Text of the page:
HIIT Workout

HIIT WorkoutWhat is An HIIT Workout?

Don't laugh, but High Intensity Interval Training (HIIT) was born from a method of training known as Fartlekking. This is a Swedish term that in English translates to 'speed play'. An HIIT workout  can be considered a more structured form of training based on the simpler principles of Fartlekking.

It was originally practised as a way for runners to train to 'push it to the limits' at the very last minute in a race. It has since been discovered that in a less aggressive form it can actually be a good way to burn calories, maintain a healthy heart rate and increase metabolism. It could also be practised anywhere at any time and it costs nothing.

HIIT Workout involves taking on the challenge to go flat out for a given time, then resting for a few minutes, then going flat out again. The repetition of going 'flat out, rest, flat out, rest' in sets makes this form of training as effective as it is. Practise makes perfect and the more you practise HIIT the stronger you become.

Being able to perform at your peak at any given time helps you to get through life at a pace that allows you to keep up with the demands placed on your body by your chosen lifestyle.  Think of those times when you've had to run after a bus, your dog or toddler, or to a meeting before it's too late. These are the times when our bodies take serious strain. Although you may make it to that meeting in time, you're feeling worn out before you even enter the office.

For these reasons and for more obvious ones like the fact that HIIT can increase your metabolism, maintain a healthy heart rate and burn calories fast. It has become a popular way to stay fit and healthy.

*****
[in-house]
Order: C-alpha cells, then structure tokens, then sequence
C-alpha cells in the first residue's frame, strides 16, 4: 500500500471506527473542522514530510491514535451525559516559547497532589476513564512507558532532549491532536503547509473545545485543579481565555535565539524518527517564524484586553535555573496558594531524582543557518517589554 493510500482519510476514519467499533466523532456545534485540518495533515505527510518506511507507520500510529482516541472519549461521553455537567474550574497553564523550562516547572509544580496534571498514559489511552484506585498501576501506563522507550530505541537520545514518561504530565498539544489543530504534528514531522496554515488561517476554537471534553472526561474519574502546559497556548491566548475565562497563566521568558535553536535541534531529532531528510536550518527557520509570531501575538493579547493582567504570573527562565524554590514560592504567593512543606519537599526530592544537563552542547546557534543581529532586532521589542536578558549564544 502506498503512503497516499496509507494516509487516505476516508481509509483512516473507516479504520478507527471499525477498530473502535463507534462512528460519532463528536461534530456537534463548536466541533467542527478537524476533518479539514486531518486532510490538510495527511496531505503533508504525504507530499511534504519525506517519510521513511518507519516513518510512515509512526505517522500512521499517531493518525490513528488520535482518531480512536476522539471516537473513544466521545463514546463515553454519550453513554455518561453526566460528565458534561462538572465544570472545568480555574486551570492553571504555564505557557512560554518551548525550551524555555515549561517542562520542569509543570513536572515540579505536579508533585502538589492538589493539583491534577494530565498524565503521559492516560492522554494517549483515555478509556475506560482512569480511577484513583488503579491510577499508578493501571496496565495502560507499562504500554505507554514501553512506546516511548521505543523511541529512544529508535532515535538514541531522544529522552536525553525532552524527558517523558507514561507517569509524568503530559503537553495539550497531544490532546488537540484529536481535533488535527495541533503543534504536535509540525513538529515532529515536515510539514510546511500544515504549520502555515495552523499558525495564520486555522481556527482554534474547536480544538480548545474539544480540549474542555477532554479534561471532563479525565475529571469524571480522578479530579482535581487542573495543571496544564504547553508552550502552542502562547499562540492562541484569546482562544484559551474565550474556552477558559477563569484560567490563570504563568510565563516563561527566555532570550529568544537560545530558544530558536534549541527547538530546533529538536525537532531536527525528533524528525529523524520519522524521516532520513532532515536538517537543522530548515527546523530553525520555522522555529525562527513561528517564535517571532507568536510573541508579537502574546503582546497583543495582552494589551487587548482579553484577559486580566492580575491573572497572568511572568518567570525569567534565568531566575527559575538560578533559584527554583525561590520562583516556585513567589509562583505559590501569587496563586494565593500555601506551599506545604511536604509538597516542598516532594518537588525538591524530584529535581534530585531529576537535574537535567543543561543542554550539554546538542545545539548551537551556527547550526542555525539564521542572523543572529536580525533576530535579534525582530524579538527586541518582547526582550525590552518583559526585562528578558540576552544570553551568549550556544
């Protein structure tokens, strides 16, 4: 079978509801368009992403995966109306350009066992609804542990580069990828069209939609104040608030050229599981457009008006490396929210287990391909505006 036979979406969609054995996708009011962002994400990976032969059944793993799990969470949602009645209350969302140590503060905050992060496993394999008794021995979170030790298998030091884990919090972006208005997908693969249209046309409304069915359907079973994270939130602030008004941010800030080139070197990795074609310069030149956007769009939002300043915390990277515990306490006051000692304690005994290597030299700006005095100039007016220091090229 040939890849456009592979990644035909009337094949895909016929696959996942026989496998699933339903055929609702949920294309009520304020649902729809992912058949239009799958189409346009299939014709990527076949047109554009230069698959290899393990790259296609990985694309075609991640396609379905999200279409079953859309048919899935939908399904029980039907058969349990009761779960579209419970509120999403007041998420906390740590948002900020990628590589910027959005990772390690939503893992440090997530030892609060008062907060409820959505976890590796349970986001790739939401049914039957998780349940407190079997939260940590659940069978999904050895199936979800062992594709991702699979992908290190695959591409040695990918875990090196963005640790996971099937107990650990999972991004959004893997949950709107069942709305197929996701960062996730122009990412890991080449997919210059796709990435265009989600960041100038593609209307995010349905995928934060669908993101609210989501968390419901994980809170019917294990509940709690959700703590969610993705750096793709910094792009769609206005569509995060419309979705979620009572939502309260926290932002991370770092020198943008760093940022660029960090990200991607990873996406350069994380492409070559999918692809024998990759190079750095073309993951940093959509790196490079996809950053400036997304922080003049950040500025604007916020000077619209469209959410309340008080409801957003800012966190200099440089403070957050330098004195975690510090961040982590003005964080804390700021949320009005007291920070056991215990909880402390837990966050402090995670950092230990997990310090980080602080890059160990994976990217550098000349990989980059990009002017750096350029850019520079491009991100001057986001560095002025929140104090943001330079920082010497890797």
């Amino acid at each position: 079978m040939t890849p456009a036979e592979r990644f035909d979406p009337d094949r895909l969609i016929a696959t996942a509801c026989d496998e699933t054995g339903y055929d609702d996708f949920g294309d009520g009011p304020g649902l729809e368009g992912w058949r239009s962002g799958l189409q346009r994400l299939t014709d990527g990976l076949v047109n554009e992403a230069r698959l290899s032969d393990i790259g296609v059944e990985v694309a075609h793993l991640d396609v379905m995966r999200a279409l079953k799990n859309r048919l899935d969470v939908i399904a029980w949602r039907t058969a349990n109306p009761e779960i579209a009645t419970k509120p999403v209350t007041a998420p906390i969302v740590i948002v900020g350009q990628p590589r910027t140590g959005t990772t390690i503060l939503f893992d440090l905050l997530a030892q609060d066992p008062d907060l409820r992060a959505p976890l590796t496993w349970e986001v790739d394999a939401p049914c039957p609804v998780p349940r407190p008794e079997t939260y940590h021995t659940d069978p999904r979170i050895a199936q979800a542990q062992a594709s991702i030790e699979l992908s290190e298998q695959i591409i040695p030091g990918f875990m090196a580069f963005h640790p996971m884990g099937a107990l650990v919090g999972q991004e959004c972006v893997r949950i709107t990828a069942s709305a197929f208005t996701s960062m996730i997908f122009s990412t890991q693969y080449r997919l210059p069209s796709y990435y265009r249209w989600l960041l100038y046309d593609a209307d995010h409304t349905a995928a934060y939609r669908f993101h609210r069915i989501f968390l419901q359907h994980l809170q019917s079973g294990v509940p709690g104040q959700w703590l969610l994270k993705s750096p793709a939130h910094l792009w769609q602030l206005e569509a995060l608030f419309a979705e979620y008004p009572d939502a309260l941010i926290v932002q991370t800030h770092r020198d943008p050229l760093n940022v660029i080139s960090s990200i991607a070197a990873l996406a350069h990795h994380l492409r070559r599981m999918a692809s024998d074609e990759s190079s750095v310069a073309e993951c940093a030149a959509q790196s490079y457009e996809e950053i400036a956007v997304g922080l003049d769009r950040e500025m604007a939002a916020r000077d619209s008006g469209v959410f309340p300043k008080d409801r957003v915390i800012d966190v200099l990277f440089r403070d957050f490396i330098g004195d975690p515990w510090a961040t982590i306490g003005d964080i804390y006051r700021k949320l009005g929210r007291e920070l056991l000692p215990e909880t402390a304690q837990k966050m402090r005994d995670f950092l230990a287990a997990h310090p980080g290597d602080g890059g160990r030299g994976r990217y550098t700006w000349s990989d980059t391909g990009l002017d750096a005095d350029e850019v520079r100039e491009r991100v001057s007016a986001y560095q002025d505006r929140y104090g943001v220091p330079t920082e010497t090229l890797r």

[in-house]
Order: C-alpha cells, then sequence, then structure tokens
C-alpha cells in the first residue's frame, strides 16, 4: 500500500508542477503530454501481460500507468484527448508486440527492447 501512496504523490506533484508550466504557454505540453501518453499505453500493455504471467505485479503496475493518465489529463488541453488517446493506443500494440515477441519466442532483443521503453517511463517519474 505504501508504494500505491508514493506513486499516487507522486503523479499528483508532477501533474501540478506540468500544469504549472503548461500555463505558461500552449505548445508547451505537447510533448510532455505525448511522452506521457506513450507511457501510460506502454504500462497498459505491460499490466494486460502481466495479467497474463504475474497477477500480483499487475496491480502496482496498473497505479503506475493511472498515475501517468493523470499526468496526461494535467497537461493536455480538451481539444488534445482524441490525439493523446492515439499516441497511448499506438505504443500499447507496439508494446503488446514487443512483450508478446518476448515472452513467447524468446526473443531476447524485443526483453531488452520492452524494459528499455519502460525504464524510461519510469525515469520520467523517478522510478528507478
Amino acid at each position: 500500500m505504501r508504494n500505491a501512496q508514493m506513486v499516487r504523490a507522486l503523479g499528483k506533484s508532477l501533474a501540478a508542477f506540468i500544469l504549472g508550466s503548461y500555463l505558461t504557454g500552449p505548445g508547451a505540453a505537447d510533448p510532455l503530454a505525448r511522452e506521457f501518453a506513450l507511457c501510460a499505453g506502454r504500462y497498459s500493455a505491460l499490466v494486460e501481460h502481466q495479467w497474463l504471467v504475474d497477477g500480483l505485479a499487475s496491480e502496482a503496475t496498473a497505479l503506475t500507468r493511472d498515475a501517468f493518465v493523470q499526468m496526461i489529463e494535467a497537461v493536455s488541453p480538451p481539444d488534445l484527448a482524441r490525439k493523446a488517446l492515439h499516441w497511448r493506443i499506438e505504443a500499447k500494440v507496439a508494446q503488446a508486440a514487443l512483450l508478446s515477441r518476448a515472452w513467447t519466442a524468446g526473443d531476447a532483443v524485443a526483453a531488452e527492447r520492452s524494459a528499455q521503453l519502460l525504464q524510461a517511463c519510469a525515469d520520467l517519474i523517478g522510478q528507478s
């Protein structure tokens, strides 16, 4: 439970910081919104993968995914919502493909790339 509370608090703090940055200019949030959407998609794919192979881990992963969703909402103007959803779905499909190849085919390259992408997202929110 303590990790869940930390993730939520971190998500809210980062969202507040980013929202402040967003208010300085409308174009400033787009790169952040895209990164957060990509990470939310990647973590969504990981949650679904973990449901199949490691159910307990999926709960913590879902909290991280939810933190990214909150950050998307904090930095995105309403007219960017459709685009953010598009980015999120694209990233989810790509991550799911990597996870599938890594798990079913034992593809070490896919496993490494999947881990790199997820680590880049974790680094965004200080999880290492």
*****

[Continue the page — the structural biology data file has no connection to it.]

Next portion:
Of course you shouldn't just spring straight into this form of training. You'll need to have a certain level of fitness first, unless you want to experience a few painful side effects.

An average resting heartbeats between 60 and 100 times a minute, with between 70 and 80 beats per minute considered healthy. When an individual with a standard heart rate suddenly gives it their all their heart rate may go up to as fast as 140 beats per minute. If they're not used to this, you can well imagine how their heart would react to being so rudely awakened. It is best to monitor your heart rate while performing this exercise. Click here for a heart rate monitor watch comparison chart.

Sample High Intensity Interval Training Workout​

Lets take a look at a week-long program that will prepare you for HIIT. This you can do around the area you live or at the gym on a treadmill if it's raining outside. Always start out with a good warm-up session for ten to fifteen minutes before you start any sort of exercise. Make sure you are warm and feeling flexible before you begin your workout.

DAY ONE:

On day one, after stretching, start out with a two-minute walk. Then move into a simple five-minute jog at a pace you are comfortable with. Using your watch, after the fifth minute go on ahead at a faster pace for a full minute (a 'burst minute'), a pace you are still comfortable with. Don't push yourself too hard the first time.